So far in this series we have seen that God desires to provide for His people abundantly if they will meet His conditions. Scripture indicates that riches—along with power, wisdom, honor, glory, strength, and blessing — belong by eternal right to Jesus Christ. Yet on the cross He gave up those benefits to participate in a divine exchange. In that transaction, Jesus took the curse, which was due to mankind by divine justice, that we might receive the blessing, which was due to Jesus by His perfect obedience.
One of the particular curses which Jesus exhausted was the poverty curse outlined in Deuteronomy 28. On the cross, He was hungry, thirsty, naked, and in need of all things. That is a description of absolute poverty. Jesus totally exhausted the poverty curse that we might receive “the blessing of Abraham” (Galatians 3:13–14). And what is the blessing of Abraham? Genesis 24:1 says Abraham was blessed in “all things.”
We saw from 2 Corinthians 9:8 and Ephesians 2:8–9 that there are three important principles governing the way we receive the abundance of God’s grace, allowing us to be blessed in “all things.” First, God’s grace can never be earned. Second, it can only come through one channel — Jesus Christ. Third, the only way we can receive it is by faith.
Many Christians fail to see that God’s grace includes financial and material provision — if we meet the conditions He has set forth for receiving it. However, we need to keep in mind the distinction we cited between trying to earn God’s grace and meeting His conditions.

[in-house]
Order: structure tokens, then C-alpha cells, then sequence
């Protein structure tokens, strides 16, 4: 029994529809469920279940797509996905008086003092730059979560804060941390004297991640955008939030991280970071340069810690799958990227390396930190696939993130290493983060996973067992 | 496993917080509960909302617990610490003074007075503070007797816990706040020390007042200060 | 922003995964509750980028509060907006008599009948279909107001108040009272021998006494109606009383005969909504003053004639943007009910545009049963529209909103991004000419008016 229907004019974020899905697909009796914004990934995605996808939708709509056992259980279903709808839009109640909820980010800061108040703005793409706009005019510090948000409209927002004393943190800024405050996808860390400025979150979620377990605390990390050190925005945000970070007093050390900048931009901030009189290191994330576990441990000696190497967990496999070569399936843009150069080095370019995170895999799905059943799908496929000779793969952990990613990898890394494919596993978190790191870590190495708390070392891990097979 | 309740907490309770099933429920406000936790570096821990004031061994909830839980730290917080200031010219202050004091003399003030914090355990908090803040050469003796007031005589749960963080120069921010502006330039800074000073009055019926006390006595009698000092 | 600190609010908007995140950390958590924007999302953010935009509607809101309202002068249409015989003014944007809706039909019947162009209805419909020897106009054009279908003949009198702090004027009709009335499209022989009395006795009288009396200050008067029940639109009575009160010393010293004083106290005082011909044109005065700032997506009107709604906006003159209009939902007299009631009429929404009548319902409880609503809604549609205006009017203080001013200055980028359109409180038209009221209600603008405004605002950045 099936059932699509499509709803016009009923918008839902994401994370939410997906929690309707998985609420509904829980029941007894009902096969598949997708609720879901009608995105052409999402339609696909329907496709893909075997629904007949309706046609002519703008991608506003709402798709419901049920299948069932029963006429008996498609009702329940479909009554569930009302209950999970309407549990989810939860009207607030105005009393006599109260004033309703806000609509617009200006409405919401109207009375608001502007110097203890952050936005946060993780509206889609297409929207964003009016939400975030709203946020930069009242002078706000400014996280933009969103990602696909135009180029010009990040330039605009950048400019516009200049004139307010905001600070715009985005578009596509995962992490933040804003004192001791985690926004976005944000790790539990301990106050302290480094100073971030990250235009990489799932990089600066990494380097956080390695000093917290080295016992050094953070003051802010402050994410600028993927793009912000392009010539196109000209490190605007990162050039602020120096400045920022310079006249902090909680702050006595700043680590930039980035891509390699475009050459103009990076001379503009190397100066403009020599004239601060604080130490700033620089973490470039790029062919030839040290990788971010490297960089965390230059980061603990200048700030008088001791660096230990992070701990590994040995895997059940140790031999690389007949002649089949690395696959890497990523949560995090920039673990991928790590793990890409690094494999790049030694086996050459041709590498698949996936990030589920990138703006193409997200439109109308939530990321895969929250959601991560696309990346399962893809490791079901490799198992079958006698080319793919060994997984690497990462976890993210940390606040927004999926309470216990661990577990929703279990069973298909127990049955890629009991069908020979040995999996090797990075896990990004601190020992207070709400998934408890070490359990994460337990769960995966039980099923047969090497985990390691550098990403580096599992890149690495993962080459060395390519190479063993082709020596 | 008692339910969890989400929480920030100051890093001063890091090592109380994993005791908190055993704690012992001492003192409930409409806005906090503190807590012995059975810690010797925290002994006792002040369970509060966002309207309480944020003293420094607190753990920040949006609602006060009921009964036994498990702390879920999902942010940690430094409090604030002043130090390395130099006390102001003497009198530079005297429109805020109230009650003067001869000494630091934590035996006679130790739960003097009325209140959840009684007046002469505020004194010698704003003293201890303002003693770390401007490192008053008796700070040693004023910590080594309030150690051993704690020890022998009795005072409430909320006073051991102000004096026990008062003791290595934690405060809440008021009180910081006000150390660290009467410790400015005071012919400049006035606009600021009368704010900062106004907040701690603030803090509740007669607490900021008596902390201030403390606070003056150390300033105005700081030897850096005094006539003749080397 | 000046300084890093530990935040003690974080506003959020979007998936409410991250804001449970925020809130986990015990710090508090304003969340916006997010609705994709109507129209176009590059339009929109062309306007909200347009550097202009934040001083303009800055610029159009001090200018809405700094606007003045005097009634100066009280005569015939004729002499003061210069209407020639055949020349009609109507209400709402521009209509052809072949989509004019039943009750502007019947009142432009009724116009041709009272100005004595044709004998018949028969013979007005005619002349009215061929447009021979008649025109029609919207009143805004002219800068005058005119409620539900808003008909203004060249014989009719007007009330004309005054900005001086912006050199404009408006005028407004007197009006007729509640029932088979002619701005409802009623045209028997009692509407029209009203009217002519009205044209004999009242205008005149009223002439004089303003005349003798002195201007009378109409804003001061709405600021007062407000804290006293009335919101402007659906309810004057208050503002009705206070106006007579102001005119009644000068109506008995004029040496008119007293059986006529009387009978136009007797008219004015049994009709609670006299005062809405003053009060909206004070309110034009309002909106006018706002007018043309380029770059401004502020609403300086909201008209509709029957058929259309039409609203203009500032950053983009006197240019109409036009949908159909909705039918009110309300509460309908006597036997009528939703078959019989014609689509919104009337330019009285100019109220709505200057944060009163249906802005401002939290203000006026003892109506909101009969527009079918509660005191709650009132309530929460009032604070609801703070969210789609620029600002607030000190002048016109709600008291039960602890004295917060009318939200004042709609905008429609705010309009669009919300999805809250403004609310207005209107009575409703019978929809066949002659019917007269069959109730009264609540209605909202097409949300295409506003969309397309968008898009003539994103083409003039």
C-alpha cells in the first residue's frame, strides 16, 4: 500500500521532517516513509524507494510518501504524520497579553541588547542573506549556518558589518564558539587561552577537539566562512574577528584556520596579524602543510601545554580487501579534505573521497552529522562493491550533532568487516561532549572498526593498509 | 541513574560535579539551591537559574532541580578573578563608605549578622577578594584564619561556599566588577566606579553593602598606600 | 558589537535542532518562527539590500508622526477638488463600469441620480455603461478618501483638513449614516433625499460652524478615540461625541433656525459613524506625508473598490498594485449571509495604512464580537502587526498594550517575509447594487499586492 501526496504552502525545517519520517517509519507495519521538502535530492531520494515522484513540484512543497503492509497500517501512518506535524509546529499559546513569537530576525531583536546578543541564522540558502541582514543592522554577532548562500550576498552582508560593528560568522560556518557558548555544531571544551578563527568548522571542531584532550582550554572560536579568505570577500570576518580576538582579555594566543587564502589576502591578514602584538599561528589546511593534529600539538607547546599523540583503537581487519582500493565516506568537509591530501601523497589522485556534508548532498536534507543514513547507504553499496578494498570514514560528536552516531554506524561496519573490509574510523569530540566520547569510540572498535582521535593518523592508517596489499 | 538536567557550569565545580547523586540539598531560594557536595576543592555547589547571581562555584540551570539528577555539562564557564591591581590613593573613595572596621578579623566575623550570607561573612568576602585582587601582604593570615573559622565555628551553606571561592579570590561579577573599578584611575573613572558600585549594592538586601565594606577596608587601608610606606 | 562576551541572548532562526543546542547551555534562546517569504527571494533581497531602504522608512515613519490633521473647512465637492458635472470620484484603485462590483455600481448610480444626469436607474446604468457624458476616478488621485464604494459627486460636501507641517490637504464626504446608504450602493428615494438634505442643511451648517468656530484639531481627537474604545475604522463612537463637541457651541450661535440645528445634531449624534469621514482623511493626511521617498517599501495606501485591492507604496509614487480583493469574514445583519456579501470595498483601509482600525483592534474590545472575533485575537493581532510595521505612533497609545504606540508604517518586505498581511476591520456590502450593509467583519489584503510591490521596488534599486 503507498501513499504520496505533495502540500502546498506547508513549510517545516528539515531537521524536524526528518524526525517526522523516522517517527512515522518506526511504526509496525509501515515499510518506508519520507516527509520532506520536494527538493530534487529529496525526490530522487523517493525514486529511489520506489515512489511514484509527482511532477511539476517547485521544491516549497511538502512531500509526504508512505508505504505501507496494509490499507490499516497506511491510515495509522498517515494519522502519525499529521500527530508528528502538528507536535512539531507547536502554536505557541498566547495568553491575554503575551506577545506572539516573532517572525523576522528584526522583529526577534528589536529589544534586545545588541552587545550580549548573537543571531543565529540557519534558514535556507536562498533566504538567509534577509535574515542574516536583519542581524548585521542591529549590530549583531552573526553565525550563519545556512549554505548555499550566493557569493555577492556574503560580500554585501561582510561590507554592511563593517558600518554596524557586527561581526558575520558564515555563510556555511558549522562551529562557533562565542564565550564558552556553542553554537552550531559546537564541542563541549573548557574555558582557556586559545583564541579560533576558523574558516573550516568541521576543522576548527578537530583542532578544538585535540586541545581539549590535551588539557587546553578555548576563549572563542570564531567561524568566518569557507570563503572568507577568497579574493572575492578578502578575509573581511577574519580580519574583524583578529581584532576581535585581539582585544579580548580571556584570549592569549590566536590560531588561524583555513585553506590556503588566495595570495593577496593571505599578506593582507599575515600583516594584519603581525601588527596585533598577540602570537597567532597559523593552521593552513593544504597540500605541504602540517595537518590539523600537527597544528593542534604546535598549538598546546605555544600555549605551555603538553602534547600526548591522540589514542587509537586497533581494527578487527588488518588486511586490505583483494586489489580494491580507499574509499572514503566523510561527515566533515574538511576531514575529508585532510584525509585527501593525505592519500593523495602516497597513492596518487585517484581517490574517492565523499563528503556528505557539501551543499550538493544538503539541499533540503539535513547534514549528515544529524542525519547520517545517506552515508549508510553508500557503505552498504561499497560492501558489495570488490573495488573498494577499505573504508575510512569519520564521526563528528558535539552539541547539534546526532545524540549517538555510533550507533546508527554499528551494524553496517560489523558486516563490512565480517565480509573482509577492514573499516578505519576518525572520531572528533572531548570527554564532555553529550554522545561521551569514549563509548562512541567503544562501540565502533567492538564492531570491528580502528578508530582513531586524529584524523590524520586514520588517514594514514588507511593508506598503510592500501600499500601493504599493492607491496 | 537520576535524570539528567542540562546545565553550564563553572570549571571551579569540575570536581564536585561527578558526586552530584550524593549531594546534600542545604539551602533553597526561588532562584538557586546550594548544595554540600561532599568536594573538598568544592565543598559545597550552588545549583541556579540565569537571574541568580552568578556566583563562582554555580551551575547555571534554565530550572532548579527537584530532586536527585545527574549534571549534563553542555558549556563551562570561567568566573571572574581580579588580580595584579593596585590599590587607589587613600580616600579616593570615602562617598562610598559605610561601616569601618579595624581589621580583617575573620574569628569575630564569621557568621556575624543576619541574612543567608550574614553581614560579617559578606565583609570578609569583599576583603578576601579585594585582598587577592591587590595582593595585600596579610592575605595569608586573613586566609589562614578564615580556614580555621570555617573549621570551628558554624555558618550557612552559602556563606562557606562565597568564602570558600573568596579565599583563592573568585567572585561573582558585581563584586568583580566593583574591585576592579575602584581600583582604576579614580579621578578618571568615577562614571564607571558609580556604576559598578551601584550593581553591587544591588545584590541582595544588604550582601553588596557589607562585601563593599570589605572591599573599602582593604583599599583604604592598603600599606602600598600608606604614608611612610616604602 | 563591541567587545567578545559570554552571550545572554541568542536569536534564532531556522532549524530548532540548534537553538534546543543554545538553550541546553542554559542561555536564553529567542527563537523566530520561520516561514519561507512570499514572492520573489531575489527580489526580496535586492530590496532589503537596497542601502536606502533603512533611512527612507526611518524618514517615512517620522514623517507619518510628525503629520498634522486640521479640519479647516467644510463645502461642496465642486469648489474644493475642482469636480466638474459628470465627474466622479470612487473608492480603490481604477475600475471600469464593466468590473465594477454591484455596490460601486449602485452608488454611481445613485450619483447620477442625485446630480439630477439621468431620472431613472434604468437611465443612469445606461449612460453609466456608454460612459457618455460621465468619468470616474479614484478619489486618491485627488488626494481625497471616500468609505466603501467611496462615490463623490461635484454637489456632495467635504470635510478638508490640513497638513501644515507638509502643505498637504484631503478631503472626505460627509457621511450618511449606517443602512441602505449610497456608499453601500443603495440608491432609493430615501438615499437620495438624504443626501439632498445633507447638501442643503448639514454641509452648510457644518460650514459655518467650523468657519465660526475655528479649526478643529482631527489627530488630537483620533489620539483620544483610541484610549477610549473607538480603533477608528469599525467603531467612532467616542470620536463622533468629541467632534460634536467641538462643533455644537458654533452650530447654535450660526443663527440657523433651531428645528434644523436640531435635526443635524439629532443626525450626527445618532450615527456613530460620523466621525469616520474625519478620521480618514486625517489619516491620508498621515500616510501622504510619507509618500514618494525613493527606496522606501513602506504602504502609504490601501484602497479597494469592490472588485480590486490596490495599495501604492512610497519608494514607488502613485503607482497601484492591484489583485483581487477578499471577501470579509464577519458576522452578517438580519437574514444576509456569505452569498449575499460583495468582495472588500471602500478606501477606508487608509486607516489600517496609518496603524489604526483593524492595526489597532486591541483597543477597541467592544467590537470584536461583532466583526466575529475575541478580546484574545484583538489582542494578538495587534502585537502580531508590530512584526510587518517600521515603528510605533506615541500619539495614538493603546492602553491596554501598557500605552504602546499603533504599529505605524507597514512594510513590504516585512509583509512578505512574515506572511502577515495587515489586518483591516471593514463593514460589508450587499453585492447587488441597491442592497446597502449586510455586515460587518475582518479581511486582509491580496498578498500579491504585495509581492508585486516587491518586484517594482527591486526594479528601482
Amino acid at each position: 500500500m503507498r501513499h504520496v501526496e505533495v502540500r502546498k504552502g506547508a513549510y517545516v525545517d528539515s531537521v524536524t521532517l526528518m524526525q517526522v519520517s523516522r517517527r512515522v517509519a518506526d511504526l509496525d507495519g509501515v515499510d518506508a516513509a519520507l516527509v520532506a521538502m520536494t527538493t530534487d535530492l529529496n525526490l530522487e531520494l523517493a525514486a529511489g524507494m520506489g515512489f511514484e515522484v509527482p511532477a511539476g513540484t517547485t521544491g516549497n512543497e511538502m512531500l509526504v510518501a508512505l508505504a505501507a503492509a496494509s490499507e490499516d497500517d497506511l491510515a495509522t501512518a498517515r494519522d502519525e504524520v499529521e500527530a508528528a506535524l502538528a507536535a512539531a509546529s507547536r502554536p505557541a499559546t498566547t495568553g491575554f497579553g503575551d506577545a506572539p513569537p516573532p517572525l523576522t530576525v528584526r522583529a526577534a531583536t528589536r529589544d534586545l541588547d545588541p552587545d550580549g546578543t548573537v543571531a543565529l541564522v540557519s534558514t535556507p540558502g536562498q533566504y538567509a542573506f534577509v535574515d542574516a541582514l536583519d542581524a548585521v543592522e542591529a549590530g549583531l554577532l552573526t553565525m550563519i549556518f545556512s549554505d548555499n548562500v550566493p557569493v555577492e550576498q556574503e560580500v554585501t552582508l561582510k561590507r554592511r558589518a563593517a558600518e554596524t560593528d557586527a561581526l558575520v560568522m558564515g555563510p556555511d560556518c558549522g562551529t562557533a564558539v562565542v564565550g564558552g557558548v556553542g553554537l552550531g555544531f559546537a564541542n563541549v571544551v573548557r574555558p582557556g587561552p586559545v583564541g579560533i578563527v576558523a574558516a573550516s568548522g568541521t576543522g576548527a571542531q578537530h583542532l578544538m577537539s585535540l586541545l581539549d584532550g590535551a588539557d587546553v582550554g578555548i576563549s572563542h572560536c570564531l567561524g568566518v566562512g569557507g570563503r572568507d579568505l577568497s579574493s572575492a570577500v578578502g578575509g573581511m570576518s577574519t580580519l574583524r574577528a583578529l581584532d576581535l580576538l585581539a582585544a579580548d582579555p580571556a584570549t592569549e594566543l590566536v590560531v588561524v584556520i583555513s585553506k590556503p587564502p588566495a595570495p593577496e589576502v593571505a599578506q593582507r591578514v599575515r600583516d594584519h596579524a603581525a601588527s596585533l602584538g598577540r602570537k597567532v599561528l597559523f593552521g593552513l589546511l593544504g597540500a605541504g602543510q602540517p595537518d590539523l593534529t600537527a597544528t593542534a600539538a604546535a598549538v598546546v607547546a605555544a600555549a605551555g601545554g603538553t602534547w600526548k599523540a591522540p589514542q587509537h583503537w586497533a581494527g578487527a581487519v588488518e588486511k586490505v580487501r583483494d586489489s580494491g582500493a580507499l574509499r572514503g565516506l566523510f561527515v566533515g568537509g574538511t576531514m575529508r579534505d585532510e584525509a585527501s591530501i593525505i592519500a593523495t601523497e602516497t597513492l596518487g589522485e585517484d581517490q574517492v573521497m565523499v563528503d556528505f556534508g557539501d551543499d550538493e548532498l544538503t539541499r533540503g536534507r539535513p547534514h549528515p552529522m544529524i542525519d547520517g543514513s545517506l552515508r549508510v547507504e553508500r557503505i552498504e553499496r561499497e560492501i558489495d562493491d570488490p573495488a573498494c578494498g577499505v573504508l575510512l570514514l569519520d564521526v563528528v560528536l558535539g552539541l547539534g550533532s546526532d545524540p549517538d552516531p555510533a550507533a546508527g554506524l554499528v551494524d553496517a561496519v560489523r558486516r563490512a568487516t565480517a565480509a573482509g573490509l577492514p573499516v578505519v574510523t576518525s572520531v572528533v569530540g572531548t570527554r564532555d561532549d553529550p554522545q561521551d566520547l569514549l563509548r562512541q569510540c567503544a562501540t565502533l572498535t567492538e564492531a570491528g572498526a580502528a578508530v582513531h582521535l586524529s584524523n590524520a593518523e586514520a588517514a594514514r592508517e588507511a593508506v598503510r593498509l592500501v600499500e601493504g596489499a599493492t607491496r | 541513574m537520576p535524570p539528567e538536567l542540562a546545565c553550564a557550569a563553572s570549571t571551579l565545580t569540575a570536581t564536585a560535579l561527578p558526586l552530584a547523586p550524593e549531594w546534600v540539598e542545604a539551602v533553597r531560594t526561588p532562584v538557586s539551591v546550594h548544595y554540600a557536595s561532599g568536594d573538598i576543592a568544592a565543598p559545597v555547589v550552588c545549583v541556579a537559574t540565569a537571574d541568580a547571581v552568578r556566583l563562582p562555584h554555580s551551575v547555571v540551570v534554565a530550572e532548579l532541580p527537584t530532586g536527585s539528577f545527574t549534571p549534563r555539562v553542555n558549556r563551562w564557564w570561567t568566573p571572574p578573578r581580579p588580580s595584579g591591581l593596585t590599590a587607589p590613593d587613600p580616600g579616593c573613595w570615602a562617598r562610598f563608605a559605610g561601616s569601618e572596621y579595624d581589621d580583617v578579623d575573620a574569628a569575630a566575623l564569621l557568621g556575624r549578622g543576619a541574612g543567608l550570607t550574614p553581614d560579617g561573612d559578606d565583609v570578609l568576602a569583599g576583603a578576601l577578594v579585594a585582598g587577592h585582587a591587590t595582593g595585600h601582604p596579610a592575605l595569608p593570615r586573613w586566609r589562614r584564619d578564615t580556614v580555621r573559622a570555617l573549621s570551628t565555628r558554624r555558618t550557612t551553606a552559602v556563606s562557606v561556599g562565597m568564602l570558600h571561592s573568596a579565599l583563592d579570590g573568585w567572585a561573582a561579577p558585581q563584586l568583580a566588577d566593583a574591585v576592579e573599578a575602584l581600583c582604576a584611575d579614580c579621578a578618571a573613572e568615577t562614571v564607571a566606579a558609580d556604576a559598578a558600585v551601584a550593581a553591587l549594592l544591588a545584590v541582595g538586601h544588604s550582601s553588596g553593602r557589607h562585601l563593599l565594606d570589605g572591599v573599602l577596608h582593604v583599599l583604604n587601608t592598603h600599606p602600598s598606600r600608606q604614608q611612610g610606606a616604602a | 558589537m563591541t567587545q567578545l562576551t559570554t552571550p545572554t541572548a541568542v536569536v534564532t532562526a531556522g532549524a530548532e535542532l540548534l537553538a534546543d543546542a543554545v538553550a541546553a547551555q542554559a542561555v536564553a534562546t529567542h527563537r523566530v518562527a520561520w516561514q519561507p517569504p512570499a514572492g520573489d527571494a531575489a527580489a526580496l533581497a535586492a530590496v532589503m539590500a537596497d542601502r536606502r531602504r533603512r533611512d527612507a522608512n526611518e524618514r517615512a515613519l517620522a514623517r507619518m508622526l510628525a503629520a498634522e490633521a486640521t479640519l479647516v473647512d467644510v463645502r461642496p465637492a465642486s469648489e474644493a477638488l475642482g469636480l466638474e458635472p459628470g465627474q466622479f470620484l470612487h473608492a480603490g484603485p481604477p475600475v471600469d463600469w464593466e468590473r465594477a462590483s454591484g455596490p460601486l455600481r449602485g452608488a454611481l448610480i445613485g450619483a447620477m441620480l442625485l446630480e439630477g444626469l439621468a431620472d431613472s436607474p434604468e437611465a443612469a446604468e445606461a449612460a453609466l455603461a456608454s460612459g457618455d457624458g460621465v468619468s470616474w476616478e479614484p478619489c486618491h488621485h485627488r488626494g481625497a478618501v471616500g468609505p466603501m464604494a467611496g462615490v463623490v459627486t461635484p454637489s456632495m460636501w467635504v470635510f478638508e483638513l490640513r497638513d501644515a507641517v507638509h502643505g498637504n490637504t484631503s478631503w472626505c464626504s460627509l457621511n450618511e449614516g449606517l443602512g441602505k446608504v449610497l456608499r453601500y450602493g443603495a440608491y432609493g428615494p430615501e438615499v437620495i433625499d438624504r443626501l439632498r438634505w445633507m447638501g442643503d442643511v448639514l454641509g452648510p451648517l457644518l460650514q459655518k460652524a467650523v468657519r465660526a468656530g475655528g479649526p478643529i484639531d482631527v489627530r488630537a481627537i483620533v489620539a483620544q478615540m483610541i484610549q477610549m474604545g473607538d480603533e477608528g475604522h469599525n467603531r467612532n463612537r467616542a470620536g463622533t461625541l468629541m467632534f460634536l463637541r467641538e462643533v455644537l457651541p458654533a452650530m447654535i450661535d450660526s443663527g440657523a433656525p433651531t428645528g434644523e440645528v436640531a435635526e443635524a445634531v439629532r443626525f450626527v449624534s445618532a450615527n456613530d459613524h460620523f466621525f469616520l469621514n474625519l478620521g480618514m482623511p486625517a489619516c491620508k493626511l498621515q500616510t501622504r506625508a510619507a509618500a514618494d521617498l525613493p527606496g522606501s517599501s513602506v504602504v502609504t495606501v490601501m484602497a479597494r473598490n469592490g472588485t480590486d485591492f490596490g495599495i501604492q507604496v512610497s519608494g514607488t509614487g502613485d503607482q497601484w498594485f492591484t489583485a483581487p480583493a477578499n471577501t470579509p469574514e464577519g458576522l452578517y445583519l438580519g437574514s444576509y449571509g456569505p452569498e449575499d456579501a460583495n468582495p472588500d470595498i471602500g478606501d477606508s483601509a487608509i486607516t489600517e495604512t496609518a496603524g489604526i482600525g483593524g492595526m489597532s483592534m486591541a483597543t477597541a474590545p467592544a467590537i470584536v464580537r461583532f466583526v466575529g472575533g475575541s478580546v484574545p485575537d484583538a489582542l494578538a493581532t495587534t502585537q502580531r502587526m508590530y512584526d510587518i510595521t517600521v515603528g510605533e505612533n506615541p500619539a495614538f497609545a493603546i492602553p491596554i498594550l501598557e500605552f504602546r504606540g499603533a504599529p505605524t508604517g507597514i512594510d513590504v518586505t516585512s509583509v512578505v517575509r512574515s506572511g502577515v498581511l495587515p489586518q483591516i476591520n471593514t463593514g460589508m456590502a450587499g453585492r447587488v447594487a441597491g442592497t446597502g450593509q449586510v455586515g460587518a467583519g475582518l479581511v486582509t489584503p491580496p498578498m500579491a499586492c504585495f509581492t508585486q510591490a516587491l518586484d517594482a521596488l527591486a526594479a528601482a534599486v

#1: Motives and Attitudes
After discussing these basic principles, we then asked the question, ‘What are God’s conditions?’ We discovered that there are five specific conditions for receiving God’s abundance.
The first condition is that our motives and attitudes must be right. There are five aspects of this condition which we examined in the previous letter:
- It is wrong to make wealth our God.
- It is wrong to seek wealth by unethical means.
- It is wrong to trust in wealth.
- It is wrong to use our wealth selfishly.
- We should share materially with the poor.
#2: Faith is Essential
The second condition for receiving God’s abundance is faith. We have already seen that abundance is a part of the provision made for us by the grace of God. Like every provision of grace, it can be received only by faith. However, we can never overemphasize the importance of faith. It is the primary, indispensable requirement for leading the Christian life. “But the righteous man shall live by faith” (Romans 1:17, NASB). Every area of righteous living must be based on faith. This applies as much to our finances as to any other area of our lives.